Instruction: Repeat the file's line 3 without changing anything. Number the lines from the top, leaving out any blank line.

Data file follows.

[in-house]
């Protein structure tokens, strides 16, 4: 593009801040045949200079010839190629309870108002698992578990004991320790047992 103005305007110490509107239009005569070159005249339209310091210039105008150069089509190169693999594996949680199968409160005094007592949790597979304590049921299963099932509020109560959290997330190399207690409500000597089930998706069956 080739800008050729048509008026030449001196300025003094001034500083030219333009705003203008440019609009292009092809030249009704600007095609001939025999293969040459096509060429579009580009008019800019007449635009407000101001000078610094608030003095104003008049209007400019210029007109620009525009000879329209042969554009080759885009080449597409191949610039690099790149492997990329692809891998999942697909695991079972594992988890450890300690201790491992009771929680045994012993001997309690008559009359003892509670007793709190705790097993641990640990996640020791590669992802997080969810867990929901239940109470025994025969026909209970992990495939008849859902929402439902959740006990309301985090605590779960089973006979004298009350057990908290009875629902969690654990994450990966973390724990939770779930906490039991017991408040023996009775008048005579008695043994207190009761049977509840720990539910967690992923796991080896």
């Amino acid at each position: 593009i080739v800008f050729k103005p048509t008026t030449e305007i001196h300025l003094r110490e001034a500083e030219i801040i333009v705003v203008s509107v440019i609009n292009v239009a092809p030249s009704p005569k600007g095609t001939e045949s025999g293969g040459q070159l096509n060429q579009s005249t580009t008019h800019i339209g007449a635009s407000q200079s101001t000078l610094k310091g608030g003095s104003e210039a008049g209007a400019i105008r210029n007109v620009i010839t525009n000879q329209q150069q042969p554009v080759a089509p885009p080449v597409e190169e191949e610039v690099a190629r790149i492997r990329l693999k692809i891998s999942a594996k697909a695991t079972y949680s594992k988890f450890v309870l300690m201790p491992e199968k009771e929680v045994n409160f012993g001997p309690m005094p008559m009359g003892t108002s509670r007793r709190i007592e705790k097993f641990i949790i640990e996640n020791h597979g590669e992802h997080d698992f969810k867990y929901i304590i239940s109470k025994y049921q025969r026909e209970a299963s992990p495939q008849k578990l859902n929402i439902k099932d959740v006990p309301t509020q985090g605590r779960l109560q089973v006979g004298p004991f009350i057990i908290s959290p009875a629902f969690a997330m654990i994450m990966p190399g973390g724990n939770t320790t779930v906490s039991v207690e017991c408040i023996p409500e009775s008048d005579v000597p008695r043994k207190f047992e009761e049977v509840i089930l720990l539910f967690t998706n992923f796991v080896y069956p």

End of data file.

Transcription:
């Amino acid at each position: 593009i080739v800008f050729k103005p048509t008026t030449e305007i001196h300025l003094r110490e001034a500083e030219i801040i333009v705003v203008s509107v440019i609009n292009v239009a092809p030249s009704p005569k600007g095609t001939e045949s025999g293969g040459q070159l096509n060429q579009s005249t580009t008019h800019i339209g007449a635009s407000q200079s101001t000078l610094k310091g608030g003095s104003e210039a008049g209007a400019i105008r210029n007109v620009i010839t525009n000879q329209q150069q042969p554009v080759a089509p885009p080449v597409e190169e191949e610039v690099a190629r790149i492997r990329l693999k692809i891998s999942a594996k697909a695991t079972y949680s594992k988890f450890v309870l300690m201790p491992e199968k009771e929680v045994n409160f012993g001997p309690m005094p008559m009359g003892t108002s509670r007793r709190i007592e705790k097993f641990i949790i640990e996640n020791h597979g590669e992802h997080d698992f969810k867990y929901i304590i239940s109470k025994y049921q025969r026909e209970a299963s992990p495939q008849k578990l859902n929402i439902k099932d959740v006990p309301t509020q985090g605590r779960l109560q089973v006979g004298p004991f009350i057990i908290s959290p009875a629902f969690a997330m654990i994450m990966p190399g973390g724990n939770t320790t779930v906490s039991v207690e017991c408040i023996p409500e009775s008048d005579v000597p008695r043994k207190f047992e009761e049977v509840i089930l720990l539910f967690t998706n992923f796991v080896y069956p």